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Aristotle (Greek: ¿¿¿st¿t¿¿¿¿ Aristotéles, pronounced [aristotél¿¿s]; 384-322 BC)[A] was a Greek philosopher and polymath during the Classical period in Ancient Greece. Taught by Plato, he was the founder of the Lyceum, the Peripatetic school of philosophy, and the Aristotelian tradition. His writings cover many subjects. including physics, biology, zoology, metaphysics, logic, ethics, estheticspoetry, theatre, music, rhetoric, psychology, linguistics, economics, politics, and government. Aristotle provided a complex synthesis of the various philosophies existing prior to him. It was above all from his teachings that the West inherited its intellectual lexicon, as well as problems and methods of inquiry. As a result, his philosophy has exerted a unique influence on almost every form of knowledge in the West and it continues to be a subject of contemporary philosophical discussion.
Little is known about his life. Aristotle was born in the city of Stagira in Northern Greece. His father, Nicomachus, died when Aristotle was a child, and he was brought up by a guardian. At seventeen or eighteen years of age he joined Plato's Academy in Athens and remained there until the age of thirty-seven (c. 347 BC). Shortly after Plato died, Aristotle left Athens and, at the request of Philip II of Macedon, tutored Alexander the Great beginning in 343 BC. He established a library in the Lyceum which helped him to produce many of his hundreds of books on papyrus scrolls. Though Aristotle wrote many elegant treatises and dialogues for publication, only around a third of his original output has survived, none of it intended for publication.
Aristotle's views on physical science profoundly shaped medieval scholarship. Their influence extended from Late Antiquity and the Early Middle Ages into the Renaissance, and were not replaced systematically until the Enlightenment and theories such as classical mechanics. Some of Aristotle's zoological observations found in his biology, such as on the hectocotyl (reproductive) arm of the octopus, were disbelieved until the 19th century. His works contain the earliest known formal study of logic, studied by medieval scholars such as Peter Abelard and John Buridan. Aristotle's influence on logic also continued well into the 19th century.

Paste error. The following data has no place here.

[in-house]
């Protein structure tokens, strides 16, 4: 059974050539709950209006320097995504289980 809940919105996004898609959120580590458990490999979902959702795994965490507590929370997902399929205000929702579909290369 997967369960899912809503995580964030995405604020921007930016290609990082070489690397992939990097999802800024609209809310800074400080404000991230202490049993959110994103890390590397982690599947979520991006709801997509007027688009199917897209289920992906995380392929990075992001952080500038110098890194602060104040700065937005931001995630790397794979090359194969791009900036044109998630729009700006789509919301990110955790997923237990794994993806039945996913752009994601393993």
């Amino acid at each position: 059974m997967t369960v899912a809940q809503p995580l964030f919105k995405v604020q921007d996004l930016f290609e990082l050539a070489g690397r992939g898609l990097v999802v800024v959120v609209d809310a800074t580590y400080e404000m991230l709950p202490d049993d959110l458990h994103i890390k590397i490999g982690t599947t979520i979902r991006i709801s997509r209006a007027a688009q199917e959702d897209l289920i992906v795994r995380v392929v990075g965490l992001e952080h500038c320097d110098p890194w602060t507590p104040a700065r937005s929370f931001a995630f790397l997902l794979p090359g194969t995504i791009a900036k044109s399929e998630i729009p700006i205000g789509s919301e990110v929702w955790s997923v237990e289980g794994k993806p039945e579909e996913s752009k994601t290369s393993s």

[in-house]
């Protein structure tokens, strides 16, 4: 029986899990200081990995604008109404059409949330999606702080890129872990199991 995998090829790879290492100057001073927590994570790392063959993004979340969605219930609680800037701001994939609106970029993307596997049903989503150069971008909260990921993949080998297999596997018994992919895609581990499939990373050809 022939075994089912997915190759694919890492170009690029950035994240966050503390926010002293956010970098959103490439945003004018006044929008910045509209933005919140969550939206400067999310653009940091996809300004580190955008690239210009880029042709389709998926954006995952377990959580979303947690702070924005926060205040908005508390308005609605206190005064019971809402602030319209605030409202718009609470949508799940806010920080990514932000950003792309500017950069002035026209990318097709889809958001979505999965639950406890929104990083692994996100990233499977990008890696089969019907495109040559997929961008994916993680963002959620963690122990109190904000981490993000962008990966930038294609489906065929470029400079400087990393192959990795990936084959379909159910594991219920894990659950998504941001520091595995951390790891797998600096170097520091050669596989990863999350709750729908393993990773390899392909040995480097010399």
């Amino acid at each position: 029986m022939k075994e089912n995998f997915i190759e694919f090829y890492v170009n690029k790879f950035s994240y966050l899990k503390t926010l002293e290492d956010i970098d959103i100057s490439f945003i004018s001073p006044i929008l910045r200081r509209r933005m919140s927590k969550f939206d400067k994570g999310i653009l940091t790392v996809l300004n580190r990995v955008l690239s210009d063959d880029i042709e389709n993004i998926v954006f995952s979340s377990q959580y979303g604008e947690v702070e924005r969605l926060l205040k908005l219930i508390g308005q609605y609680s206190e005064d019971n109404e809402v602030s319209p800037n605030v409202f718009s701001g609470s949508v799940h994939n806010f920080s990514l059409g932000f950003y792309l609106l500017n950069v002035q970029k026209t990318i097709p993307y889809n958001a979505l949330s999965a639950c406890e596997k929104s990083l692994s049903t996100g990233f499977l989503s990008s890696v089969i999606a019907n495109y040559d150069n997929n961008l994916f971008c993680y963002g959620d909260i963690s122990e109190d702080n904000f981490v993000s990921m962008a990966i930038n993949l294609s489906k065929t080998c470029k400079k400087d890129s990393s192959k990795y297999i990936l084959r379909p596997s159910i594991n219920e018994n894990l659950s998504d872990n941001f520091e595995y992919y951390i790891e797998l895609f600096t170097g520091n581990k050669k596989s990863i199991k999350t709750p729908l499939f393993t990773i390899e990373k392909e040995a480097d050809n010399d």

This vintage book is Bertram Thomas's 1932 travelogue, "Arabia Felix". It is a factual account of his epic voyage across the vast southern desert of the Arabian Peninsula from 1930-3. A fascinating page-turner that chronicles a stunning achievement likely never to be attempted again, "Arabia Felix" would make for a worthy addition to any collection, and constitutes a must-read for lovers of exciting non-fiction. Contents include: "A Propitious Start and an Early Check", "At Dhufar: Anarchy, Treachery, and Hospitality", "Skull-Measuring and Devil-Dancing", "In the Qara Mountains: 'Ain ar Rizat", "In the Qara Mountains, Ancient Survivals and the Blood Sacrifice", "The Qara Mountains. Hyenas, Faith Cures and Circumcision", etc. Bertram Sidney Thomas (1892-1950) was an English Arabist and the first person from the West to cross the Rub' al Khali. We are republishing this classic volume in an affordable, modern, high-quality edition complete with a specially commissioned new biography of the author.